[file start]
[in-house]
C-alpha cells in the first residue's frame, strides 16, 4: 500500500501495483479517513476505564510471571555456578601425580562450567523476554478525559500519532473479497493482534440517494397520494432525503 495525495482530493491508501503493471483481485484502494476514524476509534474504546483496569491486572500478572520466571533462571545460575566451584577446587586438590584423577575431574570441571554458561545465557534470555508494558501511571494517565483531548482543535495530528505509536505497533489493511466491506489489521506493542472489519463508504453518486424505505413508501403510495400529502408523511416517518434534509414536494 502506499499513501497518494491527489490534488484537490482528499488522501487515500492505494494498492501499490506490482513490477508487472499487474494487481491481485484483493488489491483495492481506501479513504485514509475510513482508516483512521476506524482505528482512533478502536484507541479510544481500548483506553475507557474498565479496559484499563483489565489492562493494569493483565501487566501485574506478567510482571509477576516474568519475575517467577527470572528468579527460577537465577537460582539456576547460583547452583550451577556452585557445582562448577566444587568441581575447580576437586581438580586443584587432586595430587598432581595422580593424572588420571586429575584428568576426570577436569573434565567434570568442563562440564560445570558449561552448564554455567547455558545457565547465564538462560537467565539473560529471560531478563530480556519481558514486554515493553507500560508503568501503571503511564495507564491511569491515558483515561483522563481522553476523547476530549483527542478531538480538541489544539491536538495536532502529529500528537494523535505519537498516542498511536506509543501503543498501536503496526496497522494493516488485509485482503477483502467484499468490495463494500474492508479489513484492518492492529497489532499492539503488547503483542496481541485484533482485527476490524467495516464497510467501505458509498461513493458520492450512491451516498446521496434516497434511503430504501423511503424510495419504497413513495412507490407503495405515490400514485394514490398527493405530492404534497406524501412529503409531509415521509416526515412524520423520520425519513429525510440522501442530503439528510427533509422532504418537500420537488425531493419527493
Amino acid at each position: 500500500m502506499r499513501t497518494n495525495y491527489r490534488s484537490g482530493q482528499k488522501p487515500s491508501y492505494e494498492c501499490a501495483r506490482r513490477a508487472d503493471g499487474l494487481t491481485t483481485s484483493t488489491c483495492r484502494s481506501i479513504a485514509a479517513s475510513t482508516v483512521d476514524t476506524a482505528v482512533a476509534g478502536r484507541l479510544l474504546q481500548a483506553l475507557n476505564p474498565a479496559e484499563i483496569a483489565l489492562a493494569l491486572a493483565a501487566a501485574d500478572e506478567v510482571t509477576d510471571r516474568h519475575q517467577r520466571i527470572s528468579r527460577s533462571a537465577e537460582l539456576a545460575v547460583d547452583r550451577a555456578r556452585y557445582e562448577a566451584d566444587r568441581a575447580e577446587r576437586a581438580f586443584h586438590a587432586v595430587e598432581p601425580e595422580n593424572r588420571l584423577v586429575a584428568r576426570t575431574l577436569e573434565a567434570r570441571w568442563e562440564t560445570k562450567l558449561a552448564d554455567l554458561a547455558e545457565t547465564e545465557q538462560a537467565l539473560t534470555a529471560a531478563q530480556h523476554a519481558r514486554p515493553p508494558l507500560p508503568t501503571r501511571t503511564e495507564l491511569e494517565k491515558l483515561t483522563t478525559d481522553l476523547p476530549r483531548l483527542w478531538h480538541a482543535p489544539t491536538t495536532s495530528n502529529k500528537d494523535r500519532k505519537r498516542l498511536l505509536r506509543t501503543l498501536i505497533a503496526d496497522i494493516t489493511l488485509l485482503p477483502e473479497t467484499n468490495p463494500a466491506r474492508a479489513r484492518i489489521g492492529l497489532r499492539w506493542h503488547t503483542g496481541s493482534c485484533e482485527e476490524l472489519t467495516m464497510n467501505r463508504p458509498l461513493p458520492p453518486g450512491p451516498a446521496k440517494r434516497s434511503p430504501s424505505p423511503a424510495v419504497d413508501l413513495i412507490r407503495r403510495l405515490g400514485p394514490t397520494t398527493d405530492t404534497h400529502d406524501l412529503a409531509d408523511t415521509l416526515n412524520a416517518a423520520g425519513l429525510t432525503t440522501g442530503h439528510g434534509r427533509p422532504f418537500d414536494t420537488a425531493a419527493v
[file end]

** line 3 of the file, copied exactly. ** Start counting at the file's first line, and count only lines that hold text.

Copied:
Amino acid at each position: 500500500m502506499r499513501t497518494n495525495y491527489r490534488s484537490g482530493q482528499k488522501p487515500s491508501y492505494e494498492c501499490a501495483r506490482r513490477a508487472d503493471g499487474l494487481t491481485t483481485s484483493t488489491c483495492r484502494s481506501i479513504a485514509a479517513s475510513t482508516v483512521d476514524t476506524a482505528v482512533a476509534g478502536r484507541l479510544l474504546q481500548a483506553l475507557n476505564p474498565a479496559e484499563i483496569a483489565l489492562a493494569l491486572a493483565a501487566a501485574d500478572e506478567v510482571t509477576d510471571r516474568h519475575q517467577r520466571i527470572s528468579r527460577s533462571a537465577e537460582l539456576a545460575v547460583d547452583r550451577a555456578r556452585y557445582e562448577a566451584d566444587r568441581a575447580e577446587r576437586a581438580f586443584h586438590a587432586v595430587e598432581p601425580e595422580n593424572r588420571l584423577v586429575a584428568r576426570t575431574l577436569e573434565a567434570r570441571w568442563e562440564t560445570k562450567l558449561a552448564d554455567l554458561a547455558e545457565t547465564e545465557q538462560a537467565l539473560t534470555a529471560a531478563q530480556h523476554a519481558r514486554p515493553p508494558l507500560p508503568t501503571r501511571t503511564e495507564l491511569e494517565k491515558l483515561t483522563t478525559d481522553l476523547p476530549r483531548l483527542w478531538h480538541a482543535p489544539t491536538t495536532s495530528n502529529k500528537d494523535r500519532k505519537r498516542l498511536l505509536r506509543t501503543l498501536i505497533a503496526d496497522i494493516t489493511l488485509l485482503p477483502e473479497t467484499n468490495p463494500a466491506r474492508a479489513r484492518i489489521g492492529l497489532r499492539w506493542h503488547t503483542g496481541s493482534c485484533e482485527e476490524l472489519t467495516m464497510n467501505r463508504p458509498l461513493p458520492p453518486g450512491p451516498a446521496k440517494r434516497s434511503p430504501s424505505p423511503a424510495v419504497d413508501l413513495i412507490r407503495r403510495l405515490g400514485p394514490t397520494t398527493d405530492t404534497h400529502d406524501l412529503a409531509d408523511t415521509l416526515n412524520a416517518a423520520g425519513l429525510t432525503t440522501g442530503h439528510g434534509r427533509p422532504f418537500d414536494t420537488a425531493a419527493v